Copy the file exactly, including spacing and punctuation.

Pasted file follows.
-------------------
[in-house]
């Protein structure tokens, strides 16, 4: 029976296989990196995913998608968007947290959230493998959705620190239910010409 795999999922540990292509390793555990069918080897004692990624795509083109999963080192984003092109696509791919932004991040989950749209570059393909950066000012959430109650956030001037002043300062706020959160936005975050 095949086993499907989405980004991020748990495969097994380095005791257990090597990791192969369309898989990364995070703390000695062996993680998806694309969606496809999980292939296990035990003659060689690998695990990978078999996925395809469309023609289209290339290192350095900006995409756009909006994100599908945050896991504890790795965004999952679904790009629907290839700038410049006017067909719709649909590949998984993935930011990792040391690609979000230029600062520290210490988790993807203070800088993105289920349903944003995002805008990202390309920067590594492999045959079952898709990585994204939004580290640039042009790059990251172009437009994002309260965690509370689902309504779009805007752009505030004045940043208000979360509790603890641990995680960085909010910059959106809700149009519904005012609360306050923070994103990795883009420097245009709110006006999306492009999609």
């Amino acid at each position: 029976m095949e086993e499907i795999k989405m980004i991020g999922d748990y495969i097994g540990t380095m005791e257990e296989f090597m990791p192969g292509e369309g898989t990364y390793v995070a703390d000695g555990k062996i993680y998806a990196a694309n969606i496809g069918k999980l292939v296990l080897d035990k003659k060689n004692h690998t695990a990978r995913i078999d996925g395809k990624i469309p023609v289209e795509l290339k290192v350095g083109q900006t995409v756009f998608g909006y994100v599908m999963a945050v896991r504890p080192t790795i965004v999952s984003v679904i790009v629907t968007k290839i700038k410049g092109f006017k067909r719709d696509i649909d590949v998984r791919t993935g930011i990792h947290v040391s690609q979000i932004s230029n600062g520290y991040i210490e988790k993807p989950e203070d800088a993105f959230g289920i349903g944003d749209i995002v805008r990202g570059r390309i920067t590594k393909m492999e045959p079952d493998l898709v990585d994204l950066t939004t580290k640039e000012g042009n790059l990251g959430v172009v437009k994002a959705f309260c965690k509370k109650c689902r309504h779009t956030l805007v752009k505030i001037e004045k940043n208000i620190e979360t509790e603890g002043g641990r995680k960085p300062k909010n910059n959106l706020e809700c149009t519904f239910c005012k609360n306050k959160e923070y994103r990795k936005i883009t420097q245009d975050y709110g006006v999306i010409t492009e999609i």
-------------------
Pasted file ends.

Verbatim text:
[in-house]
């Protein structure tokens, strides 16, 4: 029976296989990196995913998608968007947290959230493998959705620190239910010409 795999999922540990292509390793555990069918080897004692990624795509083109999963080192984003092109696509791919932004991040989950749209570059393909950066000012959430109650956030001037002043300062706020959160936005975050 095949086993499907989405980004991020748990495969097994380095005791257990090597990791192969369309898989990364995070703390000695062996993680998806694309969606496809999980292939296990035990003659060689690998695990990978078999996925395809469309023609289209290339290192350095900006995409756009909006994100599908945050896991504890790795965004999952679904790009629907290839700038410049006017067909719709649909590949998984993935930011990792040391690609979000230029600062520290210490988790993807203070800088993105289920349903944003995002805008990202390309920067590594492999045959079952898709990585994204939004580290640039042009790059990251172009437009994002309260965690509370689902309504779009805007752009505030004045940043208000979360509790603890641990995680960085909010910059959106809700149009519904005012609360306050923070994103990795883009420097245009709110006006999306492009999609």
């Amino acid at each position: 029976m095949e086993e499907i795999k989405m980004i991020g999922d748990y495969i097994g540990t380095m005791e257990e296989f090597m990791p192969g292509e369309g898989t990364y390793v995070a703390d000695g555990k062996i993680y998806a990196a694309n969606i496809g069918k999980l292939v296990l080897d035990k003659k060689n004692h690998t695990a990978r995913i078999d996925g395809k990624i469309p023609v289209e795509l290339k290192v350095g083109q900006t995409v756009f998608g909006y994100v599908m999963a945050v896991r504890p080192t790795i965004v999952s984003v679904i790009v629907t968007k290839i700038k410049g092109f006017k067909r719709d696509i649909d590949v998984r791919t993935g930011i990792h947290v040391s690609q979000i932004s230029n600062g520290y991040i210490e988790k993807p989950e203070d800088a993105f959230g289920i349903g944003d749209i995002v805008r990202g570059r390309i920067t590594k393909m492999e045959p079952d493998l898709v990585d994204l950066t939004t580290k640039e000012g042009n790059l990251g959430v172009v437009k994002a959705f309260c965690k509370k109650c689902r309504h779009t956030l805007v752009k505030i001037e004045k940043n208000i620190e979360t509790e603890g002043g641990r995680k960085p300062k909010n910059n959106l706020e809700c149009t519904f239910c005012k609360n306050k959160e923070y994103r990795k936005i883009t420097q245009d975050y709110g006006v999306i010409t492009e999609i």